This spring, Raghu Lokanathan will be touring to support his new album, Blue Girl, a collection of songs that integrate all the shifting attitudes and styles of his last seven years of writing and learning; an album that reflects his developing vision of himself as a performing and recording musician; an album that takes bold risks and vividly spins the stories of characters that are as likable and warped and dignified and unlikely as the grinning, smoking man himself.
Raghu is a thin, bearded, bespectacled man who will smile if you look at him. Almost a decade ago, he came to Prince George on the run, to live in the care of his brother, a daydreaming surgeon. Raghu’s latest experiment in the countryside of Nova Scotia had led him to conclude that he was not cut out to be a farmer. He was relieved to find that all he had left were the songs he’d made, and a drive to keep making more.
So he wrote and wrote and wrote songs, better than any he had ever written before; clever, sympathetic songs that showed a dark, and darkly humorous, edge. He played some great concerts and by the time he released his album Caledonia, everyone could see he was headed for bigger things. His songs were played and regularly requested on CBC programs like the Vinyl Café and Richardson’s Roundup, whose host Bill Richardson said the song “Ramona” was “genius”. Raghu was asked to play at the Vancouver folk festival, where the late Utah Phillips heard him, and said that Raghu “writes songs like they used to a long time ago.” He toured across the country. Other artists began covering his songs. He wrote and wrote and wrote brilliant new songs, grittier than before, with radical experiments in song structure and point-of-view that always sounded natural, even inevitable.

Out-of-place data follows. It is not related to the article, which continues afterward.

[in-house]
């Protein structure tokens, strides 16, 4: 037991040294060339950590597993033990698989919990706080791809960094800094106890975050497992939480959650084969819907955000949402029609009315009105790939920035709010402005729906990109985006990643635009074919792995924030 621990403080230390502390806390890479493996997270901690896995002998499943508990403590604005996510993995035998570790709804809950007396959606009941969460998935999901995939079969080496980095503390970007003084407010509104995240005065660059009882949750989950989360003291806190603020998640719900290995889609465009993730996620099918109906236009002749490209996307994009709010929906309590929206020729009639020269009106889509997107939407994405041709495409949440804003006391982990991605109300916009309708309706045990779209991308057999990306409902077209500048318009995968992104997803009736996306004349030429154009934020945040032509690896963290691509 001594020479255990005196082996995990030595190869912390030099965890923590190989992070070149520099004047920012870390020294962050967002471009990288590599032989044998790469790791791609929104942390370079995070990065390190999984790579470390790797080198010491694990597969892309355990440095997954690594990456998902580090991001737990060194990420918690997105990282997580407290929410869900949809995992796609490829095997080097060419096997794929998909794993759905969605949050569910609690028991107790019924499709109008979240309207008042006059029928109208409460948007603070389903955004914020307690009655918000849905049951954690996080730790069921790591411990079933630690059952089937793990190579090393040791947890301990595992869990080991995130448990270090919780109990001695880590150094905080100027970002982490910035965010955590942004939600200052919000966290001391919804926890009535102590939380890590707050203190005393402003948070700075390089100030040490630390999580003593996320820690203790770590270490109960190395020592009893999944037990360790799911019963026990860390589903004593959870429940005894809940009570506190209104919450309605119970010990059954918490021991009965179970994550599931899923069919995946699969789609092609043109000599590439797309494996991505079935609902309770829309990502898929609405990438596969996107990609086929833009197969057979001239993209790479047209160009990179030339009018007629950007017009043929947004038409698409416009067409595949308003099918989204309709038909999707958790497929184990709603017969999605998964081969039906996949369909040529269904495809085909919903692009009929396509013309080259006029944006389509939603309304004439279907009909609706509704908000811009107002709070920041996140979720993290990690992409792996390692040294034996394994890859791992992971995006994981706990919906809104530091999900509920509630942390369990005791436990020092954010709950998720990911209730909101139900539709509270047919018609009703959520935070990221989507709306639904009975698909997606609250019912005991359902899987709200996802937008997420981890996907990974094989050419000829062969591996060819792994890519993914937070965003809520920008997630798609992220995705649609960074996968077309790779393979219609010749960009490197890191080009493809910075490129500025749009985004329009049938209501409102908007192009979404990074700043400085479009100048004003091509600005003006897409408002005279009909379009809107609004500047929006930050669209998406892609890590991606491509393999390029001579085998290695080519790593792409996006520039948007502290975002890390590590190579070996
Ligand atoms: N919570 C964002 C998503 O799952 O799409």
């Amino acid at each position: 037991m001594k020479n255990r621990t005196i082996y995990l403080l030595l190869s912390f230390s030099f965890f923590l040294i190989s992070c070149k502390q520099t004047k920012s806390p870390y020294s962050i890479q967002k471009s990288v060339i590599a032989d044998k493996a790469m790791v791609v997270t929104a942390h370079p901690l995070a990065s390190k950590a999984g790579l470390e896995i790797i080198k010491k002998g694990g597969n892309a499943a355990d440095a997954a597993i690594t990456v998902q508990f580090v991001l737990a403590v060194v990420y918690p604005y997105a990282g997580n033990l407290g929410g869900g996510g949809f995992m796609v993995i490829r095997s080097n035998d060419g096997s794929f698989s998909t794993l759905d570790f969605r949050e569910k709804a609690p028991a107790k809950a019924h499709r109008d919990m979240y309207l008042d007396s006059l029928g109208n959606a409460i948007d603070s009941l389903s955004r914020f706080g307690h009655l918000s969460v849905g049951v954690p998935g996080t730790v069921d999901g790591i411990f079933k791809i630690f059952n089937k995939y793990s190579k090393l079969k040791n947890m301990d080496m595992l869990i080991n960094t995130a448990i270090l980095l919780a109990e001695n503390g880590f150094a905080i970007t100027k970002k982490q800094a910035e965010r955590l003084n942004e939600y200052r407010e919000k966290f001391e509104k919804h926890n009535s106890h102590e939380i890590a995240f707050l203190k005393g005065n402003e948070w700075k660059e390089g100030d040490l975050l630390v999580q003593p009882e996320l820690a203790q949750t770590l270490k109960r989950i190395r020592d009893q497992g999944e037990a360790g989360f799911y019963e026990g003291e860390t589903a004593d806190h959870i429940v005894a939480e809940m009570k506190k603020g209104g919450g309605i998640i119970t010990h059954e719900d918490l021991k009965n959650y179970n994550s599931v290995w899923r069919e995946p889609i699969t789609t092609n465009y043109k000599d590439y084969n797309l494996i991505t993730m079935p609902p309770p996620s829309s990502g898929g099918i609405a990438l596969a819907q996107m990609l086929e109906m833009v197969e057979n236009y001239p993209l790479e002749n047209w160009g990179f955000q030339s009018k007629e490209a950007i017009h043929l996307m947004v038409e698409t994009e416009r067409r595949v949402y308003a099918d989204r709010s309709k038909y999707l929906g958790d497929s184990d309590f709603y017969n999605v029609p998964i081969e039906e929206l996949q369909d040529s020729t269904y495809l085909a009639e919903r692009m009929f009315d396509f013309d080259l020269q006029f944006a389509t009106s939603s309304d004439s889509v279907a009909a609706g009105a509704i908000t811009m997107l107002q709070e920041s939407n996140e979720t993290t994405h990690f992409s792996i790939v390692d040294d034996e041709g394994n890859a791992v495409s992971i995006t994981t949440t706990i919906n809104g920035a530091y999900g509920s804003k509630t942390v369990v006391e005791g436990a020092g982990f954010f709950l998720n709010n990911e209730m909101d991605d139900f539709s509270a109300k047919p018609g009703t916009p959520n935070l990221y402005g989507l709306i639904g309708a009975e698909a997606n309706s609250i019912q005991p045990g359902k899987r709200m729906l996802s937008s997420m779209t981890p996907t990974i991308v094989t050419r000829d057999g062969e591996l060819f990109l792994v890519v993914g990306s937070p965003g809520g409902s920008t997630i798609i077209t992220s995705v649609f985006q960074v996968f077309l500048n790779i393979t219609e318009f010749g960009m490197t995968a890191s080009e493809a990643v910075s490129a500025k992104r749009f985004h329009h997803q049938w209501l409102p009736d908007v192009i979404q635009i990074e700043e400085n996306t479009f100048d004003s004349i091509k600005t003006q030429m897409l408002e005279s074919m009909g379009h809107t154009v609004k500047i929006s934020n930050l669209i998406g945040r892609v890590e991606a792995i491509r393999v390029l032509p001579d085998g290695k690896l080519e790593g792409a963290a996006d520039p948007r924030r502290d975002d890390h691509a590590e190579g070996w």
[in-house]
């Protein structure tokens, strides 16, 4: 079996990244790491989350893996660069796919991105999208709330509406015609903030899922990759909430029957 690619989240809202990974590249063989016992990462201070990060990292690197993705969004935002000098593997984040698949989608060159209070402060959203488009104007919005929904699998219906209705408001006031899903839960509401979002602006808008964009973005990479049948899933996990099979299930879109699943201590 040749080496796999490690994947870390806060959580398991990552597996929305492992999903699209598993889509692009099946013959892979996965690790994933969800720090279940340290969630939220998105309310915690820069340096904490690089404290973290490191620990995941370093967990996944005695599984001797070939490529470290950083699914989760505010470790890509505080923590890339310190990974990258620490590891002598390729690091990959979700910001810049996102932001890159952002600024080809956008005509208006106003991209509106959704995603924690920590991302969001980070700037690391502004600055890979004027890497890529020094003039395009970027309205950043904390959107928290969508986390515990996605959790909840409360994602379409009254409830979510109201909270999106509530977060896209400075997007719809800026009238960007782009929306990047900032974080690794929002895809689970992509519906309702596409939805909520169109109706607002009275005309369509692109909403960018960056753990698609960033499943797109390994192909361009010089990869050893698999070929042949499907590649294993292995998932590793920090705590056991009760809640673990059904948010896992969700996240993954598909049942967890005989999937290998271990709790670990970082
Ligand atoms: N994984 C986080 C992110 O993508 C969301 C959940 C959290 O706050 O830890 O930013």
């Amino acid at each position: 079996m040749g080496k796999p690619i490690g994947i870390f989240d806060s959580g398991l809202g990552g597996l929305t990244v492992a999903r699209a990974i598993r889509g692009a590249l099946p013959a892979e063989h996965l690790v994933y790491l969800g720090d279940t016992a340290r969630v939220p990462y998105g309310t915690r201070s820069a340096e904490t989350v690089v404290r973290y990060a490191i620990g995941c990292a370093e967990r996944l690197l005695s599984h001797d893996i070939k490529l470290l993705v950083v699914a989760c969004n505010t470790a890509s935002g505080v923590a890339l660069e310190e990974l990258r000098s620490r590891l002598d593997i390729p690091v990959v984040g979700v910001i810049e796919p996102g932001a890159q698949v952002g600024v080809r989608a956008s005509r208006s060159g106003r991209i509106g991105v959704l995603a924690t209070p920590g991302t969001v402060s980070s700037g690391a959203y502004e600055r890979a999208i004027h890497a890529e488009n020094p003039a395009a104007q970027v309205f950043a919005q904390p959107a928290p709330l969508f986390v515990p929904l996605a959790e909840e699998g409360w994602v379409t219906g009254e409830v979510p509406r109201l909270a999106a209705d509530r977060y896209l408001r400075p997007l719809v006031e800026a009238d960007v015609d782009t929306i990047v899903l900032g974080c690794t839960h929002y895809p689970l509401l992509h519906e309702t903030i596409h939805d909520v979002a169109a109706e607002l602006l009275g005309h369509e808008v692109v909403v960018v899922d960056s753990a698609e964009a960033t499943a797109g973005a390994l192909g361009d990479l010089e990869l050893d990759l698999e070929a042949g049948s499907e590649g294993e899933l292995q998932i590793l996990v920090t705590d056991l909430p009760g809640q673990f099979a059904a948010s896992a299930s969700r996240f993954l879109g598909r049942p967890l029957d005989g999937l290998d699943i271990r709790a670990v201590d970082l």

After this first foray into life as a touring, recording songwriter, he decided to step back, take stock and do some thinking about what kind of musician he wanted to be, and what kind of life he wanted as a musician. So he dropped everything, all his plans, and went back to Prince George. He picked up a job teaching guitar, accordion, and banjo. He got a weekly restaurant gig. He took flatpicking lessons. He and I started working our way through the Allan Lomax folk songbook and performed across northern B.C. as The Cottonweeds. Meanwhile, Raghu wrote and wrote and wrote new, abstract, curious songs, perhaps incomparable to any others he had ever written. He began to recover a sense of himself as a performer and to re-evaluate his relationship with the music industry, making new plans to build his career slowly and carefully.
And then Raghu’s partner got a job in Victoria. So he moved with her, after first producing a short-run untitled EP that I recorded. When he arrived, he quickly found work as a page at the Victoria public library, where in the middle of his duties he could still think his own peculiar thoughts. Soon, Raghu and a friend of his, folk scene veteran and indie producer Corwin Fox, began to collaborate musically, putting together a snappy little EP called Petal Press which they toured British Columbia to support. The two clicked beautifully, laying the foundations for the recording of the Fox-produced Blue Girl. And the rest isn’t history yet, but they’re working on it.
- Jeremy Stewart